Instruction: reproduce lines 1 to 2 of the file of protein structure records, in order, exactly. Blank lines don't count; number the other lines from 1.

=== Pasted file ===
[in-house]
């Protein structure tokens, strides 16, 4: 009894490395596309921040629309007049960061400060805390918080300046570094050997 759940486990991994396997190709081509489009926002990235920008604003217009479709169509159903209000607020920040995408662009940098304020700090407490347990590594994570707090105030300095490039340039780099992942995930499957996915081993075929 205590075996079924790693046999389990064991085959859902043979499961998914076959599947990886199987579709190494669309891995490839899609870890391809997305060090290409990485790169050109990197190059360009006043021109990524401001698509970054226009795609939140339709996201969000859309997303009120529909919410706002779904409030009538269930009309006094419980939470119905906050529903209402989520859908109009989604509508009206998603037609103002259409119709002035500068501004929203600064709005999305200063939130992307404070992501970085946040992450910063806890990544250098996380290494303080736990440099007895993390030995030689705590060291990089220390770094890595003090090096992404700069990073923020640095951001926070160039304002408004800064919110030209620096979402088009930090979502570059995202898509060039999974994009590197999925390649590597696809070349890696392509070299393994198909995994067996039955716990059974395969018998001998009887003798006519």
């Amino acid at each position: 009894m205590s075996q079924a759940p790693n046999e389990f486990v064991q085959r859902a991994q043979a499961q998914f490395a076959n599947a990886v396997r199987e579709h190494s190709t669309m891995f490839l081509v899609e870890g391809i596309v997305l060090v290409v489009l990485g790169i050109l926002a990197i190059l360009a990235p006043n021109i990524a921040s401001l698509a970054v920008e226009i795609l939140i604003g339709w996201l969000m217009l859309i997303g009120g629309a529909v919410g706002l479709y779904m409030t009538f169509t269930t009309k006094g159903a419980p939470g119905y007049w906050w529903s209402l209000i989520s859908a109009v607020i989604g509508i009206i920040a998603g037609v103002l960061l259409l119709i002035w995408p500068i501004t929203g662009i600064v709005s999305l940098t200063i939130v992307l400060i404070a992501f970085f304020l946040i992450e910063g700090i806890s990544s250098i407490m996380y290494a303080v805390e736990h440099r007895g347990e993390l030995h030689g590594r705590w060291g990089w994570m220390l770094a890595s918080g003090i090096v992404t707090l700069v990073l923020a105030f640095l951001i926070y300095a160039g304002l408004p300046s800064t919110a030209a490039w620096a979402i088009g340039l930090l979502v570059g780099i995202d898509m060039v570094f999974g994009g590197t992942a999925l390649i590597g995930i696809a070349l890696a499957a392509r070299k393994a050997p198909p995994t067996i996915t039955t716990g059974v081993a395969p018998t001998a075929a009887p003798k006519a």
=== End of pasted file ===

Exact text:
[in-house]
């Protein structure tokens, strides 16, 4: 009894490395596309921040629309007049960061400060805390918080300046570094050997 759940486990991994396997190709081509489009926002990235920008604003217009479709169509159903209000607020920040995408662009940098304020700090407490347990590594994570707090105030300095490039340039780099992942995930499957996915081993075929 205590075996079924790693046999389990064991085959859902043979499961998914076959599947990886199987579709190494669309891995490839899609870890391809997305060090290409990485790169050109990197190059360009006043021109990524401001698509970054226009795609939140339709996201969000859309997303009120529909919410706002779904409030009538269930009309006094419980939470119905906050529903209402989520859908109009989604509508009206998603037609103002259409119709002035500068501004929203600064709005999305200063939130992307404070992501970085946040992450910063806890990544250098996380290494303080736990440099007895993390030995030689705590060291990089220390770094890595003090090096992404700069990073923020640095951001926070160039304002408004800064919110030209620096979402088009930090979502570059995202898509060039999974994009590197999925390649590597696809070349890696392509070299393994198909995994067996039955716990059974395969018998001998009887003798006519």